The liver is a vital organ and the hepatic lobule serves as the most basic structural and functional unit which is mainly assembled with parenchymal cells including hepatocytes and biliary epithelial cells. The continuous tubular arrangement of biliary cells which constitutes the biliary tracts is critical for liver function, however, the biliary tracts are often disrupted in many liver diseases such as cirrhosis and some congenital disorders. Visualization of the biliary tracts in fine-scale and three-dimension will help to understanding the structure basis of these liver diseases. In the present study, we established several biliary tract injury mouse models by diet feeding, surgery or genetic modification. The cytoplasm and nuclei of the parenchymal cells were marked by active uptake of fluorescent dyes Rhodamine B (red) and Hoechst (blue), respectively. After the removal of liver en bloc, the biliary tracts were retrogradely perfused with green fluorescent dye, fluorescein isothiocyanate (FITC). The liver was then observed under confocal microscopy. The fine-scale and three-dimensional (3D) structure of the whole biliary tree, particularly the network of the end-terminal bile canaliculi and neighboring hepatocytes were clearly visualized. The biliary tracts displayed clear distinct characteristics in normal liver and diseased liver models. Taken together, we have developed a simple and repeatable imaging method to visualize the fine-scale and hierarchical architecture of the biliary tracts spreading in the mouse liver.
Liver is a highly organized organ and filled with intrahepatic biliary tracts. The hierarchical and well-arranged structure of biliary tracts are pivotal for liver function. The biliary tree is an intricate three-dimensional (3D) network of tubular conduits with various sizes and properties, which is formed mainly by cholangiocytes. The smallest biliary channels are the bile canaliculi which are composed of specializations of the apical membrane of two or more adjacent hepatocytes rather than cholangiocytes . The bile canaliculi converge into Canals of Hering at the edge of hepatic lobule, and drain into septal and interlobular bile ducts which extend into extrahepatic bile ducts . Bile is synthesized by hepatocytes and primarily secreted into bile canaliculi, reabsorbed and modified by cholangiocytes, and then stored in gall bladder, which is drained into duodenum after meals to promote the digestion and absorption of fat . Pathologically, certain conditions often preferentially involve specific portions or segments of the biliary tracts. For example, primary biliary cirrhosis results in destruction that is limited in interlobular and septal bile ducts . In contrast, intrahepatic cholestasis induced by drugs seems to affect the cholangiocytes principally that distribute in terminal bile ducts . Thus, exploration of the entire alteration of the whole biliary tree, especially tiny bile canaliculi among hepatocytes, means great significance.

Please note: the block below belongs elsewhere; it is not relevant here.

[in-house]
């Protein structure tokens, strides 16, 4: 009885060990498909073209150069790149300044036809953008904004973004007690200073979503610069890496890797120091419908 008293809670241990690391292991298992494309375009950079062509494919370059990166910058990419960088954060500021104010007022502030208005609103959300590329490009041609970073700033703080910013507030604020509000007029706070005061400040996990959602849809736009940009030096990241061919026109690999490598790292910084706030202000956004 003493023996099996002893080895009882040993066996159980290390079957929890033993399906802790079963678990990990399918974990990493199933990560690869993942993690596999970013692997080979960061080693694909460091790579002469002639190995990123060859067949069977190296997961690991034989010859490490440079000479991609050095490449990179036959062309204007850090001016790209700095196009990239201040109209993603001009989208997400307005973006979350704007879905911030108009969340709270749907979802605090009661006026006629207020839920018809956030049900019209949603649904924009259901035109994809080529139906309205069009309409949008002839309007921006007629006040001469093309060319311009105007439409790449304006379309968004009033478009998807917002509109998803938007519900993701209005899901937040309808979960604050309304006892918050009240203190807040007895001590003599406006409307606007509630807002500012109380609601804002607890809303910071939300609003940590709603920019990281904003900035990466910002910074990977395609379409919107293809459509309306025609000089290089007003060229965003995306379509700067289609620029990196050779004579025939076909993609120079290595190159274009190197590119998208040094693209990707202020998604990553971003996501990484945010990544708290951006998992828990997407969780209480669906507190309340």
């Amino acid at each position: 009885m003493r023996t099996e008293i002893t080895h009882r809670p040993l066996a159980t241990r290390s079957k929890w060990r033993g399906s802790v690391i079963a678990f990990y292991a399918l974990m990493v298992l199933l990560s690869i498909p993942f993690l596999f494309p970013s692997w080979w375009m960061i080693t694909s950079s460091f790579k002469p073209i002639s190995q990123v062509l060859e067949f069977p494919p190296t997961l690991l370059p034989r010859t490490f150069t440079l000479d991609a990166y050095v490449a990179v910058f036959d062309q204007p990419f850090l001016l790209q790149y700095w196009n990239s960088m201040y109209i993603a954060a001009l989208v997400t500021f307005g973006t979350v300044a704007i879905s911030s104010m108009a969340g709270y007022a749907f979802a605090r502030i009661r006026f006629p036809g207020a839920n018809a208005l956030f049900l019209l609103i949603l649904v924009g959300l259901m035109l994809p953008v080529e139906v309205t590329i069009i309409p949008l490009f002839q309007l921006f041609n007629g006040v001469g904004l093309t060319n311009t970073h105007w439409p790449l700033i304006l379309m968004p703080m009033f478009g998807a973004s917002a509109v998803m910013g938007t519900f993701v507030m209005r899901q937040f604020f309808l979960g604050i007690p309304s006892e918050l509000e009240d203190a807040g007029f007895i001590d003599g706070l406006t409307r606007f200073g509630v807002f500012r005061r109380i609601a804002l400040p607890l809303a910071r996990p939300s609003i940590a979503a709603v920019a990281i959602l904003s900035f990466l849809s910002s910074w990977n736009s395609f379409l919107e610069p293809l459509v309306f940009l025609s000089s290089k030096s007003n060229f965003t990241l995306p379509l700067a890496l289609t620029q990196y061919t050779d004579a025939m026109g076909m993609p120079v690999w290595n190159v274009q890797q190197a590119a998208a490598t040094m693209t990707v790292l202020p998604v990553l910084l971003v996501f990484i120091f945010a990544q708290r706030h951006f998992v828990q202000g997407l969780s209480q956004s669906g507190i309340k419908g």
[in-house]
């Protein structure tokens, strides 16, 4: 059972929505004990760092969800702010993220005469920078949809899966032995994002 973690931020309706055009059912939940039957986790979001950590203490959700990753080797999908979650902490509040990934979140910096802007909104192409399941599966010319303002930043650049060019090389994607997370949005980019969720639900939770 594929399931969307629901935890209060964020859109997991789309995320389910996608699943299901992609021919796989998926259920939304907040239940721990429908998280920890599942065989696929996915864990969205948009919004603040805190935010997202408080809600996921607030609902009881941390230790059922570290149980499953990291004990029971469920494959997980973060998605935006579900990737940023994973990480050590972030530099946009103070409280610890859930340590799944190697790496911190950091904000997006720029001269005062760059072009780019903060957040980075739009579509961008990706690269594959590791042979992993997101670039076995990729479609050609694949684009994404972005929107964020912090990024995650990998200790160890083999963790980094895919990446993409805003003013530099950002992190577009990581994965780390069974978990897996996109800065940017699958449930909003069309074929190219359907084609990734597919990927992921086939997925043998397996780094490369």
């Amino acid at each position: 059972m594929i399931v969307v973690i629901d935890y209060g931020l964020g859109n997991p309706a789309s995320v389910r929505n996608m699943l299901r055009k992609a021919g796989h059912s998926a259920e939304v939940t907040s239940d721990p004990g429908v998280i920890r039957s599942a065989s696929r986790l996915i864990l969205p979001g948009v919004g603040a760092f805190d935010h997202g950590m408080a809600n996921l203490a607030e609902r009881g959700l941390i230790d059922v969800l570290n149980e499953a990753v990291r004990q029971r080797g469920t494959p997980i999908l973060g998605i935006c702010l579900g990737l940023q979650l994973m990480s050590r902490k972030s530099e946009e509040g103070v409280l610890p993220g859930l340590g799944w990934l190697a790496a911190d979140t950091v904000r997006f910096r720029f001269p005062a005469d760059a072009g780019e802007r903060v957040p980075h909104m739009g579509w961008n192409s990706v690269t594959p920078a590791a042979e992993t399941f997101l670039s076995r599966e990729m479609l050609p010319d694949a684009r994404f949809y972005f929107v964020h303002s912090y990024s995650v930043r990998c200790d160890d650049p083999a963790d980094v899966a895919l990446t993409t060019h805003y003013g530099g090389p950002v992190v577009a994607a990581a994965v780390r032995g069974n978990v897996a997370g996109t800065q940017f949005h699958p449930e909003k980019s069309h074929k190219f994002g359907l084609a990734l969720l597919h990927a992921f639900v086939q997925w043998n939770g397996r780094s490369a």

Many studies have been carried out to visualize the biliary tracts in small animals, however, there are barely few methods that can reach this goal. X-ray and micro-CT scanning are the original ways used to measure the biliary tree, almost with suboptimal spatial resolution of distal biliary ducts. Traditional two-dimensional methods, such as immunohistochemistry (IHC), can only exhibit the cross-section of the 3D structures, and the direction and the complete structure of biliary tree remains elusive . Takashima et al.  performed the 3D structural reconstruction based on the images of immunostaining serial-cross sections. However, they required continuous sections of the entire liver to reconstruct the biliary tract and professional computer analysis, which is time-consuming and laborious. Afterward, Sparks et al. initially proposed a method, resin casting together with tissue clearance, to preserve the broad biliary architecture [8–10]. The major disadvantage of resin casting is the damage to the surrounding liver parenchyma. In addition, they were unable to see the fine structures of the bile ducts, such as the Canals of Hering or the bile canaliculi. Based on resin casting, Itoh et al. developed a simpler way to illustrate bile ducts, with only ink retrograded injection into common bile duct [11,12]. However, all the emerging methods for visualizing the biliary tree are unable to present high-resolution images of the tiny bile canaliculi and their spatial relationship with surrounding hepatocytes. Furthermore, none of these strategies are potential to maintain the liver tissue for further examination.